Turning Archive 2006

Subject:
Handling work-kinda long

john lucas
>Steven Russell brings up a good point that I don't think we've ever discussed here. Handling other turners work and the public handling your work.

We all know instant galleries are great both locally and at symposiums. Everyone want's to handle the work. We probably should come up with a shared set of guidlines for this. I'll start the list

1st of course- ask the owner if possible. I know if I place something in an instant gallery I expect it to be handled unless I put a sign on it that says, Please don't touch. If it's in a turners home or some other place such as a gallery, ask the owner or leave it alone. I saw some people handle pieces at the AAW symposium that clearly had signs saying do not touch. One of them was the lace piece by Malcolm Zander. If you saw that piece you know how fragile it is. It had a sign saying do not touch. This thing was highly pierced, maybe 1/16" thick and clearly extremely fragile. I would have been nervous to pick it up if Malcolm had handed it to me, why in the world this guy thought he should be allowed to handle it was beyond me.

2nd. When you handle the work there are some guidlines that John Jordan taught us when handling his work at the local club meetings. Don't spin it on the table. This can scratch the bottom. If you must look at all sides, pick it up. If you pick it up try not to handle it any more than necessary. Remember, they may have spent many hours on the finish and really don't want grubby fingerprints all over it. If your hands are dirty, oily, or sweaty it would be best just to look and not touch. If it's reasonably thick put your fingers inside and rotate it with one hand underneath, that leaves the surface untouched.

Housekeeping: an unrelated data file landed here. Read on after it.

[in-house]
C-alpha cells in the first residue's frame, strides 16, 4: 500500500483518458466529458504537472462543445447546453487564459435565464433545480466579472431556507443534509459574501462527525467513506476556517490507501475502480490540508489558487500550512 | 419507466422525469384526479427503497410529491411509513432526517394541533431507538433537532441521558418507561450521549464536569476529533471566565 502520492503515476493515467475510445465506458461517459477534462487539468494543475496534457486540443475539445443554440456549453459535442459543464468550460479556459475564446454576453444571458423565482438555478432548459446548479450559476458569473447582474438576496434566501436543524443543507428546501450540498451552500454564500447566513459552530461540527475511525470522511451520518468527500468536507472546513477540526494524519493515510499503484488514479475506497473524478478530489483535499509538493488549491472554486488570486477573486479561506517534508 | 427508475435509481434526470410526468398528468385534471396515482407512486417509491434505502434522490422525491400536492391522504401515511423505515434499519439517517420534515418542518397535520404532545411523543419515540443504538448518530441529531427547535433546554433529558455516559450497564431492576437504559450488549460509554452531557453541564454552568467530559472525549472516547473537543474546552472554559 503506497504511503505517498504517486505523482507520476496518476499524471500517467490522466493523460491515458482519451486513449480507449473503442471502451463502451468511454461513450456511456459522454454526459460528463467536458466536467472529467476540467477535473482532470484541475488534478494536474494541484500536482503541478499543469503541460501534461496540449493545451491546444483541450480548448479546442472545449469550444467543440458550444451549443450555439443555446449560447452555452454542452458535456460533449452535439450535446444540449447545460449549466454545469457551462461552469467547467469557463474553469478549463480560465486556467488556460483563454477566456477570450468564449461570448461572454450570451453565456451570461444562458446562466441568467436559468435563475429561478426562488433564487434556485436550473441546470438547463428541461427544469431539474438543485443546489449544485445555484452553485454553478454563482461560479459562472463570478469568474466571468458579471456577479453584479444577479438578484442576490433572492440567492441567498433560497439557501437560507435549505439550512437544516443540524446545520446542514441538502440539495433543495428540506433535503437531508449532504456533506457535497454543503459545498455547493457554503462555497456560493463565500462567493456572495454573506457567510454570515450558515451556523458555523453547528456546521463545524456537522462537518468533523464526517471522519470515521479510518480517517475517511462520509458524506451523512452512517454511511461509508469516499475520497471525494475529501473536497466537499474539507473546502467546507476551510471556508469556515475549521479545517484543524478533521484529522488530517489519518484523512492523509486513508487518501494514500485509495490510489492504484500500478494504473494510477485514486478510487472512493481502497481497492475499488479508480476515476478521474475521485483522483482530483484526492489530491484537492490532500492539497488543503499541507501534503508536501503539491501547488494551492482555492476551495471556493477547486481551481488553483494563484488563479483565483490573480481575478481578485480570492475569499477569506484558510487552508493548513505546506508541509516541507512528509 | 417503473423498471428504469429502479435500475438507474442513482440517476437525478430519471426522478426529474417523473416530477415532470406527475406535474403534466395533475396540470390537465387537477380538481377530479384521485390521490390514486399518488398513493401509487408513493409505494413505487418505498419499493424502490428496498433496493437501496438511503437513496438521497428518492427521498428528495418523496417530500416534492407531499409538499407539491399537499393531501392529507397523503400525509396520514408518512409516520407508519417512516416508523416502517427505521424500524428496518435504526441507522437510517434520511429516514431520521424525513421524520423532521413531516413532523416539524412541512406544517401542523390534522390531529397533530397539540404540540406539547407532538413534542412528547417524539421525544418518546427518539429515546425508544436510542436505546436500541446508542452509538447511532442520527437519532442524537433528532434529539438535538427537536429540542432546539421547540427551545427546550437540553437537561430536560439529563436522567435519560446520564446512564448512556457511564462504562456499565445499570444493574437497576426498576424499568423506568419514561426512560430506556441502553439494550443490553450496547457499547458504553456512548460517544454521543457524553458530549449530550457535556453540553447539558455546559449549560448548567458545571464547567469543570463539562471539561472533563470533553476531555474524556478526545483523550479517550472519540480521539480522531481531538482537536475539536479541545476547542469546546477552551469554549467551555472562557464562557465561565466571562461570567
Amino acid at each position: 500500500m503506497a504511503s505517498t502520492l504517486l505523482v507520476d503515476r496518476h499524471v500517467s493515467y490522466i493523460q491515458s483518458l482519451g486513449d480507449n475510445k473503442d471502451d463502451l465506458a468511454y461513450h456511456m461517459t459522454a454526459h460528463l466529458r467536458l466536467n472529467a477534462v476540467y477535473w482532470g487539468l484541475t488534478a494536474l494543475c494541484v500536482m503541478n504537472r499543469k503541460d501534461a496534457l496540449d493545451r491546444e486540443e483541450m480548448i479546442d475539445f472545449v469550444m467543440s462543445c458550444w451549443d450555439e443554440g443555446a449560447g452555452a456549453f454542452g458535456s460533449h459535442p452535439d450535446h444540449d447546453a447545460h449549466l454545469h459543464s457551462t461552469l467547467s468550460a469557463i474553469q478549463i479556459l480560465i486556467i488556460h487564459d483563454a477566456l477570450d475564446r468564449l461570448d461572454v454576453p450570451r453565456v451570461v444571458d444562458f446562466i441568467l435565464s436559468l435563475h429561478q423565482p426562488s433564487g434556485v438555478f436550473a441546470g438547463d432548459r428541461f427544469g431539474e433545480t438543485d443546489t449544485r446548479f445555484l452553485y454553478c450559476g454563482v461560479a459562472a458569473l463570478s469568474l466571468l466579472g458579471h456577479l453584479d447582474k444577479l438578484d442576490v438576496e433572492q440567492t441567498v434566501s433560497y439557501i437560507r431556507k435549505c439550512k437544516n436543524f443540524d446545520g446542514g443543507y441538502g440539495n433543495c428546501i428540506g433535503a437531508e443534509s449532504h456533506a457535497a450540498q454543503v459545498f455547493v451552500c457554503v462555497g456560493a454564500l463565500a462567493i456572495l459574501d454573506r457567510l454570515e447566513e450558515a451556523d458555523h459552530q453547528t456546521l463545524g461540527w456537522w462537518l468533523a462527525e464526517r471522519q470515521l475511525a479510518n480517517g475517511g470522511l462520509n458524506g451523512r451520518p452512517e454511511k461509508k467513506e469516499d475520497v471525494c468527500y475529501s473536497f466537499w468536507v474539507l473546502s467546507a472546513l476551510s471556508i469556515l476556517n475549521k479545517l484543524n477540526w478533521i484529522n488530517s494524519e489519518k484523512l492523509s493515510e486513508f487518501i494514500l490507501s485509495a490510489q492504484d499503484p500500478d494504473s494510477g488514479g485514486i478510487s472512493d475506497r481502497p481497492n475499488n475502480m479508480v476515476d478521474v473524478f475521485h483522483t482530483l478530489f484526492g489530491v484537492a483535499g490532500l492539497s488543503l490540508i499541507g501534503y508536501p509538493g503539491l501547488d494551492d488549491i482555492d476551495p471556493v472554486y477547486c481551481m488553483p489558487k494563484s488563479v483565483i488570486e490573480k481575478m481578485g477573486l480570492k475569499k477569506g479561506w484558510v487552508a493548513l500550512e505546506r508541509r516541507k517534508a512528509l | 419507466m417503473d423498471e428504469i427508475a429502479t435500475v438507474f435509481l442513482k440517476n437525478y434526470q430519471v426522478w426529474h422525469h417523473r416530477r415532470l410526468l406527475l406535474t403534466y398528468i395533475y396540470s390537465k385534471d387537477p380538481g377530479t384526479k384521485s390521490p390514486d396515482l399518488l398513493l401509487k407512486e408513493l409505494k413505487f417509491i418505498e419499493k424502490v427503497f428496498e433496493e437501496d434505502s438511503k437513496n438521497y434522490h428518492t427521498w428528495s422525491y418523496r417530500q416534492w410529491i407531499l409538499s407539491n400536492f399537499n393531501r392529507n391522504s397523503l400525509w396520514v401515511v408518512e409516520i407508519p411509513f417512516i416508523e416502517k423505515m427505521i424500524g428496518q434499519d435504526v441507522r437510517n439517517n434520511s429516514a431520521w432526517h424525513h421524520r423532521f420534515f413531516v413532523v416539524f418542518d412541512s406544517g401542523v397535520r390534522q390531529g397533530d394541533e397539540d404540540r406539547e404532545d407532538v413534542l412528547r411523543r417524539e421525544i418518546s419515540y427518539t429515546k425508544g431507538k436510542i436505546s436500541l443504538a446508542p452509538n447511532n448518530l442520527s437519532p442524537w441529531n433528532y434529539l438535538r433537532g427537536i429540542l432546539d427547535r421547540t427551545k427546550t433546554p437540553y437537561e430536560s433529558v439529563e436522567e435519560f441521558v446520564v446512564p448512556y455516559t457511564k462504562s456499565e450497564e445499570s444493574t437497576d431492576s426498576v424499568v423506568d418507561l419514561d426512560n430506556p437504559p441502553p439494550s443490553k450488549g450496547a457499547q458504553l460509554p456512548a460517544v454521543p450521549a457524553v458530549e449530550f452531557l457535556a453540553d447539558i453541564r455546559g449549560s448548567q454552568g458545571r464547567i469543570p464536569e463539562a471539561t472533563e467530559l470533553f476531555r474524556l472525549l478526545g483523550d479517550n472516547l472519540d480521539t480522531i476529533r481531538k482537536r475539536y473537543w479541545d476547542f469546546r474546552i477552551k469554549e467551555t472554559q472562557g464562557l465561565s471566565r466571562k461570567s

3rd. Don't tap on the finish with your fingernail to see if it's tough or how thick the piece is. This will easily damage a softer finish.

I haven't done a lot of shows, certainly nothing like Stephen, Russ, Wally etc. I have done enough to know that people need to handle wood. I don't know whether it's something in our genes or what, but if you want to sell wood, get it in thier hands. People will buy some things untouched (probably in high end galleries) but at craft shows you will increase your sales if you can get it in thier hands. That's just been my experience, I look forward to hearing from other.

Even in this situation it would be great if we had more control. Pick up the piece and hand it to the customer. A lot of people handle my work to see how light or how fragile it feels. I hand it too them and say it's tougher than it looks but it can still be brocken if improperlly handled or dropped. They usually handle it quite carefully when I say this.

A booth needs to be a friendly place where people can walk up to each piece and look. It's hard to control traffic in this case so you simply put the fragile pieces up high away from kids or keep them close to the area you stand it. For really fragile pieces I put up a sign that says Fragile, Please ask the artist before handling, Thank you.

Ok give us your recommendations.

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